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Kentucky Trivia

Localtonians wish a Happy Birthday to President Zachary Taylor, born in 1784. In 1785, his family moved to a plantation in Louisville called Springfield. Taylor maintained Kentucky as his official residence during most of his adult life. He owned stock in two Kentucky banks and purchased warehouses and town lots in Louisville. In 1849, during his last visit to Kentucky on the way to his inauguration in Washington, Taylor visited Frankfort, where the locals honored him.

November 24, 1830, the Louisville Daily Journal made its debut.  Henry Clay created the newspaper to promote his candidacy for the presidency.  A.J. Buxton financed and published the paper, with Clay’s biographer, George D. Prentice, as the editor.  It was one of the most widely circulated newspapers west of the Appalachian Mountains, primarily because of Prentice’s writing.  Following the Whig party’s demise with Lincoln’s 1860 election, the Louisville Daily Journal endorsed the Native American (or Know-Nothing) party.  Finally, the Louisville Daily Journal merged with the Louisville Daily Courier, Louisville’s Democratic newspaper, becoming the Louisville Courier-JournalHistory of Kentucky by Lewis Collins; pg: 390

November 24, 1845, Constable John Holton, Augusta Police Department, died from knive wounds while serving a warrant.  Police found the warrant in Holton’s pocket at the scene.

Localtonians wish a Happy Birthday to Lowes native Alben William Barkley, born in 1877 in Graves County.  The 35th Vice President at 71 years old, he was the oldest to hold the office.

November 24, 1894, administrators filed the articles of incorporation for the new Louisville Jockey Club in the County Clerk’s office.  The incorporators included Messrs. Emile Bourlier, Henry Wehmhoff, and W.E. Applegate, each of whom held twenty shares valued at $100 per share, W.F. Schulte and C.J. Bollinger, fifteen shares, and M.S. Simonton, ten shares. They fixed the capital stock at 110,000.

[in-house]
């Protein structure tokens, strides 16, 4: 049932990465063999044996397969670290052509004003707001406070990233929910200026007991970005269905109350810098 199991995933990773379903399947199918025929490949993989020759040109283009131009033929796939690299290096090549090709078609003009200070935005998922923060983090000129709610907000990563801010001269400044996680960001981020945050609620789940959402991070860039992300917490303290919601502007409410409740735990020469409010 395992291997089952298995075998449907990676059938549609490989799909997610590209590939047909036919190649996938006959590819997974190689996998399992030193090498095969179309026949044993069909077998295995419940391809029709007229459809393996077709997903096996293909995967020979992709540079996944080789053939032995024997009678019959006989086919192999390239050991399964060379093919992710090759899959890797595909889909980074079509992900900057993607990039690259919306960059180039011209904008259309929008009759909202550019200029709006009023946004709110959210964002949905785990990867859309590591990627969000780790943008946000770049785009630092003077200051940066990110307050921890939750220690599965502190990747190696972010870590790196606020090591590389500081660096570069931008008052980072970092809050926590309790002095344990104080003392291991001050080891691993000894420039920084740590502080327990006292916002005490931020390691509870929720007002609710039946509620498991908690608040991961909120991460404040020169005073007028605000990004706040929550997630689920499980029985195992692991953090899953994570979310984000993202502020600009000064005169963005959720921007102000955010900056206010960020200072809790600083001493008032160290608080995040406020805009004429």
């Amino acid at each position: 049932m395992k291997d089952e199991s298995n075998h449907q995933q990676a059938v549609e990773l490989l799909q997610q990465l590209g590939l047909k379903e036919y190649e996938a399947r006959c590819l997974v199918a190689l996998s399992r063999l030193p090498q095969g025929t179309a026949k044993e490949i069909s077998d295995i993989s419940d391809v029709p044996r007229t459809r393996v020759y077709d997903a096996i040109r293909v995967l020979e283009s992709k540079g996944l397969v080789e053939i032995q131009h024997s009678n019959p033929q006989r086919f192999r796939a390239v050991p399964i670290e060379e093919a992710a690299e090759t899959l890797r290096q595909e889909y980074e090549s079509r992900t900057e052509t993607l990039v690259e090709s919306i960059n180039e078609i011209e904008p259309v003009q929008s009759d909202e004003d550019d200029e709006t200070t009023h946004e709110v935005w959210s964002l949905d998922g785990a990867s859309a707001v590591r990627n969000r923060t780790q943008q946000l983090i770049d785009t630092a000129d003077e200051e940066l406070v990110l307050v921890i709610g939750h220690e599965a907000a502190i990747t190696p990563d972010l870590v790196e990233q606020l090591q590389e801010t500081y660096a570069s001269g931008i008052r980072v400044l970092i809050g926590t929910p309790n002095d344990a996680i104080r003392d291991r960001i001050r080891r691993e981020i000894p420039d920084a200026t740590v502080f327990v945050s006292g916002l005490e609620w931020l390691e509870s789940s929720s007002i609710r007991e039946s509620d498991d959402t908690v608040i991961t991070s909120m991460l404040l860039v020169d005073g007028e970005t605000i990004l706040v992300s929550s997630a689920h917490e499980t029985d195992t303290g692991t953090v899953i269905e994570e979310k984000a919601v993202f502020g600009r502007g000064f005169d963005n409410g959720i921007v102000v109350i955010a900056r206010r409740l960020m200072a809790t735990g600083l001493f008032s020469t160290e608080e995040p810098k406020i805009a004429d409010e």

November 24, 1912, Deputy Sheriff George M. Hart, Clark County Sheriff’s Department, died from a gunshot while investigating a shooting at a railroad camp at the corner of Main and Broadway a few minutes after 6 o’clock.  Kentucky convicted him in January 1913 and executed him the next month.

November 24, 1929, Chief of Police John H. Ashby, Madisonville Police Department, died from gunshots while arresting two brothers who had robbed a group of children.  A posse shot and killed one suspect.  Kentucky convicted and executed the other in 1932.

November 24, 1948, Thanksgiving Eve, Kentucky’s 1st television station, WAVE-TV, went on air from its studios at Preston and Broadway in Louisville.

November 24, 1950, Army CPL Benjamin J. Gossman from Campbell County died fighting in the Korean War.

November 24, 1951, Army PFC Kenneth R. Flowers from Jefferson County and Army PVT William T. Jackson from Jefferson County, and Army PVT Arnold Watts from Perry County all died fighting in the Korean War.

November 24, 1962, Kentucky defeated Tennessee 12-10 to bring home the beer barrel.

November 24, 1964, a 13-mile stretch of combined interstate I-64 & I-75 in Northern Fayette County opened with fanfare.  The brief ceremony was at the Newtown Pike interchange.  The $16 million project connected I-75 with I-64 to the east and I-75 to the south at the Athens-Boonesboro interchange.  Governor Edward T. Breathitt attended.

November 24, 1966, Army SGT Ronnie C. Anderson from Russell County, Marine Corps 2LT Arthur Brumagen from Richmond, and Army SP4 Donald R. Duncan from Morning View in Kenton County all died fighting in the Vietnam War.